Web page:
Short TakesSeptember 1, 2011
Kickstarter (www.kickstarter.com) is a website that links creators and funders. And, as is said on their site, “Projects are big and small, serious and whimsical, traditional and experimental. They’re inspiring, entertaining and unbelievably diverse.” On the site, creators pitch projects for which they seek financial support so that patrons the world over can offer their support. According to the website, millions of dollars are pledged every week for projects from the diverse fields of creative expression. On Kickstarter, creators retain ownership of their work – the donors are patrons, not investors.
Although popular in America, it seems to be just starting to take off
in Canada (when I looked at the site today, there were 20 projects listed for Vancouver, 33 in Toronto, 19 in Montreal, etc.), and that is a reason that I am writing about it here. It is one of the most wonderful uses of the web for artists I have seen since discovering Etsy.
Kickstarter has a great Help section for you and it tells you far more than the brief overview of the site offered on the homepage. In the Help section there is a “Kickstarter School” for newbies as well as information designed specifically for different categories of visitors (Kickstarter Basics, Creating a Project, Backing a Project and Community Guidelines).
On Kickstarter, a project is synopsized, its budget is revealed and a date is set for the completion of planning and fundraising. Each project must reach its financial objective before any money changes hands – not having proposed a project myself, I am not familiar with all the ramifications of success on the site. But visit it and see how it works and whether or not it might work for you.
The new Harper majority government may try to revise the Copyright Act of Canada. They have tried twice before, in 2005 and 2008, but both attempts failed. Their objective, revealed in the previous attempts to revise the act, raised concerns in the Canadian creative community because the amendments suggested parallels with the US Millennium Act that so upset American copyright holders.
Of note to many, on the subject of copyright, was an incident that occurred in July of this year that involved a British photographer, David Slater. Mr. Slater was working in Indonesia as a photographer for the Caters News Agency when a Macaque monkey grabbed his camera
and shot a series of photos while admiring his reflection in the lens. The monkey’s photos, released by Caters News Agency that represents Slater, and the agency has been involved, ever since, in a copyright dispute with parties who have reproduced the image.
The controversy has led to a widely-circulated clarification that copyright, in Indonesia (where the photos were taken), in the UK and US (where the images were reproduced “illegally”) can only be obtained for work that is “the product of a human hand…” and that has opened the proverbial can of worms for many contemporary artists. The website Techdirt (www.techdirt.com, where you can see the sometimes hilarious simian self-portraits) is the best place I have found to follow the controversy. Their lead article, entitled, “Monkey Business: Can A Monkey License Its Copyrights To A News Agency?” is posted on their site.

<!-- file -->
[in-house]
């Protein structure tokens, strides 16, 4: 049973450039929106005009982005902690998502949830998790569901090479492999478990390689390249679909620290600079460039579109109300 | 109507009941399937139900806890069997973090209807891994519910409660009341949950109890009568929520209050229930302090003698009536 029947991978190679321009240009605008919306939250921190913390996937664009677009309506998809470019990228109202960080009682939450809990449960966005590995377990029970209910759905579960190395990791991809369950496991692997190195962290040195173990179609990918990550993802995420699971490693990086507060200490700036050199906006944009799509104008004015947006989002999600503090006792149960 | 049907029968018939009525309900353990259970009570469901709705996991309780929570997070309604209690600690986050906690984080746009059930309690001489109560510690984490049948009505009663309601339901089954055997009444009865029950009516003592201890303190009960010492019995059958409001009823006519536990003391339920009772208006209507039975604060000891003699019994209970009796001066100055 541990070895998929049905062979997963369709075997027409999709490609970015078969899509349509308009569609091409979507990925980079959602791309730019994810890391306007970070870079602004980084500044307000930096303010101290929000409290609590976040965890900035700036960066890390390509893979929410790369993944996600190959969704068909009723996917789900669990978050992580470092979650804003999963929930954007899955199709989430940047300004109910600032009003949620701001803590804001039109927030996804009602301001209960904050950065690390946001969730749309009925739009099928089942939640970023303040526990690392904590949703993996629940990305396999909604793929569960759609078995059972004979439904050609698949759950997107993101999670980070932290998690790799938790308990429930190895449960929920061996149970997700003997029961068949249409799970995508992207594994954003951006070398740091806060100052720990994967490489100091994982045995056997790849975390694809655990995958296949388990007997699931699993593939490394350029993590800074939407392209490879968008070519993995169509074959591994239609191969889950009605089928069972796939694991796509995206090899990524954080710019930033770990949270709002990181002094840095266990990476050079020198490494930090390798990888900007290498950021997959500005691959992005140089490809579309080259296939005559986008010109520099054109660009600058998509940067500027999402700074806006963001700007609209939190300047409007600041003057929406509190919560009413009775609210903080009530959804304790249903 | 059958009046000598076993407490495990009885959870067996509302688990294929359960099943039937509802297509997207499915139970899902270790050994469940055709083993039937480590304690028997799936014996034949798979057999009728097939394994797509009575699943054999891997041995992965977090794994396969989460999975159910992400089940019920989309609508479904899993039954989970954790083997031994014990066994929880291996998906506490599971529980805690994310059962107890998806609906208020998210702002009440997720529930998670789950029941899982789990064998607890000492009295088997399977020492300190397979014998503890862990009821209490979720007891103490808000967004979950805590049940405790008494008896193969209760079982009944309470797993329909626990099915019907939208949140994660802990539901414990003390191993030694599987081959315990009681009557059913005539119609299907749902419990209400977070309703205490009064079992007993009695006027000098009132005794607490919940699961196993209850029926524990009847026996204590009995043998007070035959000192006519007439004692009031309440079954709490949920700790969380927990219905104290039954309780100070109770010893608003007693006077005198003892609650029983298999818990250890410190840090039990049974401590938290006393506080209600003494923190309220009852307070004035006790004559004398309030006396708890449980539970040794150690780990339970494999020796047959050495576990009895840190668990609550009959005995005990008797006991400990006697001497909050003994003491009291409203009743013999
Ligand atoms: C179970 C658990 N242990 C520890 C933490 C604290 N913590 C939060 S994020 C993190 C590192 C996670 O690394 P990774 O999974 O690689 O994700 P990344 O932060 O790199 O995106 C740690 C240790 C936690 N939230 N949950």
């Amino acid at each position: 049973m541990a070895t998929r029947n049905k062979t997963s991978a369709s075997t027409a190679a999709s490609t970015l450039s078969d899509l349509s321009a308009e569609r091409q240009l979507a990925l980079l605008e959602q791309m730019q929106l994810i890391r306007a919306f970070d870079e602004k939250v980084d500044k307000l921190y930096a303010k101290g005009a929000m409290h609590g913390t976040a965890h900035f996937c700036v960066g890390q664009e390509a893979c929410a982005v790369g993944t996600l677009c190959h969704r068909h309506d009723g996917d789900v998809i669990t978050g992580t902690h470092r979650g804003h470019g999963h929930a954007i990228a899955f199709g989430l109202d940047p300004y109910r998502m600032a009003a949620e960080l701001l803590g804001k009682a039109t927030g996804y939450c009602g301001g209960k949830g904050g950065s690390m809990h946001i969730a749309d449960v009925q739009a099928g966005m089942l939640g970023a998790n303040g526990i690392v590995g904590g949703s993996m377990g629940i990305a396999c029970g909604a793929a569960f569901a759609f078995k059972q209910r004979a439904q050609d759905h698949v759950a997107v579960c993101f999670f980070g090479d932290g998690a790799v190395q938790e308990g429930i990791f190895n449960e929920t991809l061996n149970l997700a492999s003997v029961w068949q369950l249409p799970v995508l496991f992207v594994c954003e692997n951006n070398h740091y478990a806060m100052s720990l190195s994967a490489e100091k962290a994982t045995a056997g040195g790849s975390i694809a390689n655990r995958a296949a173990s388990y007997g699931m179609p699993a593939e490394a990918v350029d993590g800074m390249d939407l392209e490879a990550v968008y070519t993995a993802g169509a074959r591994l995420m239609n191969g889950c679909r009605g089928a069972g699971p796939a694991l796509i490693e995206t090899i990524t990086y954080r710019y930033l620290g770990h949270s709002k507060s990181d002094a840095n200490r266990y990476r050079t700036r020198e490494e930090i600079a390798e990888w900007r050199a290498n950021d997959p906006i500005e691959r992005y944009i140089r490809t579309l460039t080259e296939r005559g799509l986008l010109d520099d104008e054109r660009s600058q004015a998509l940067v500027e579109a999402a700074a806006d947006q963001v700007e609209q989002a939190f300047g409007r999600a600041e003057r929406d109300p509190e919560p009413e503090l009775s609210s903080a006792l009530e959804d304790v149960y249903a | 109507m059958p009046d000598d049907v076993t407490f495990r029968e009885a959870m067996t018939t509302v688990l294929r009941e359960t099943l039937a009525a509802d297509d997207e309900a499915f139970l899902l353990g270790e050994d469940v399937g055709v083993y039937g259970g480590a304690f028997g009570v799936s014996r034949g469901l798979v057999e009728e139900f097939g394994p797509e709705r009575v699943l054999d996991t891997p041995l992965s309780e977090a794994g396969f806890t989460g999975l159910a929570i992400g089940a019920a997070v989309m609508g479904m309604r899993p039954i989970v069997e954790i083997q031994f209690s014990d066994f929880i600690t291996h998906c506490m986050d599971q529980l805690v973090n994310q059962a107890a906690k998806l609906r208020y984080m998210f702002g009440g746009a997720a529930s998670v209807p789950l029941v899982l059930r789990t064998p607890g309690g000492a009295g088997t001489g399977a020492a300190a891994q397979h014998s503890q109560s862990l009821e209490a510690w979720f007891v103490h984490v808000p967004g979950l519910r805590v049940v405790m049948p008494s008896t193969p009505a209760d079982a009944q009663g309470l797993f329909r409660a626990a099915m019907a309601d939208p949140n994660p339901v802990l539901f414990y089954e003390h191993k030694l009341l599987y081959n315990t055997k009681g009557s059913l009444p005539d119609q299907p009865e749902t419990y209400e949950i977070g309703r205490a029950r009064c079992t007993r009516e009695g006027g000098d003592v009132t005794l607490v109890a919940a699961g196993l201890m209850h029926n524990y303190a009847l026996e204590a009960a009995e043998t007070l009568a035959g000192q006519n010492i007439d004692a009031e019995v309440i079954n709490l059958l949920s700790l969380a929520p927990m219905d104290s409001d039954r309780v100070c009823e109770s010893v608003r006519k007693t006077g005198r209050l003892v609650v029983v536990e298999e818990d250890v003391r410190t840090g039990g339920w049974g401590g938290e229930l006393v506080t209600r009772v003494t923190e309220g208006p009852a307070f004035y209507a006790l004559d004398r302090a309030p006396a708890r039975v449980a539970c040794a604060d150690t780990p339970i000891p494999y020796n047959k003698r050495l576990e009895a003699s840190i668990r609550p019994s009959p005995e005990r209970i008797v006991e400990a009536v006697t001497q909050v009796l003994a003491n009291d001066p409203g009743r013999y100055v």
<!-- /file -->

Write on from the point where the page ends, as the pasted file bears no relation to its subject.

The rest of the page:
Now, artists such as Cory Angel, who currently is showing at the Whitney Museum, and Nikki S. Lee are speaking out about copyright protection for their work and for the work of other artists whose work is mechanically and/or randomly generated.
Slade’s defence of claiming copyright is explained in the Techdirt article: “Photographer David Slater Claims That Because He Thought Monkeys Might Take Pictures, Copyright Is His.”
Positive News about Creative Employment: An article by Harry Bradford posted on the Huffington Post on July 11, 2011, reported on a paper released by the US National Endowment of the Arts that, in turn, was an analysis of statistical data produced by the US Bureau of Labor Statistics – bear in mind that this is an economy that produced fewer jobs nationally that did Canada in June 2011.
However, the NEA report contained a lot of good news for artists and student artists. To read more about it, search the title “10 Artistic Careers With The Brightest Futures” at www.huffingtonpost.com – it contains links to the original sources. Here is an excerpt from the Huffington Post:
“Certain arts industries are expected to see especially significant jobs growth. Jobs associated with museums, such as curators, archivists and technicians, are expected to rise 20 percent, or ‘much faster than average employment growth.’”
I am often asked by my students, “How often should I send out a newsletter?” My answer has always been to let the content guide you – communicate when there is something substantial and compelling to report. But Clint Watson, the former owner of an American gallery, has a different answer.
He says: “You can send your newsletter as often as you like…as long as you don’t have more than 2 people unsubscribe for every 1,000 emails you send (.2%). If you lose more than 2 people out of every 1,000 emails, then you’re either sending too of-ten, or you’ve strayed too far off topic.”
I think his advice is good, given the generalized unsubscription standards of the mail order industry. His methodology provides clear and measurable guidelines, but to follow Mr. Watson’s advice you have to do your communications via a service such as Constant Contact or MailChimp that tracks subscriber response to your communications and allows your mailing list members to unsubscribe.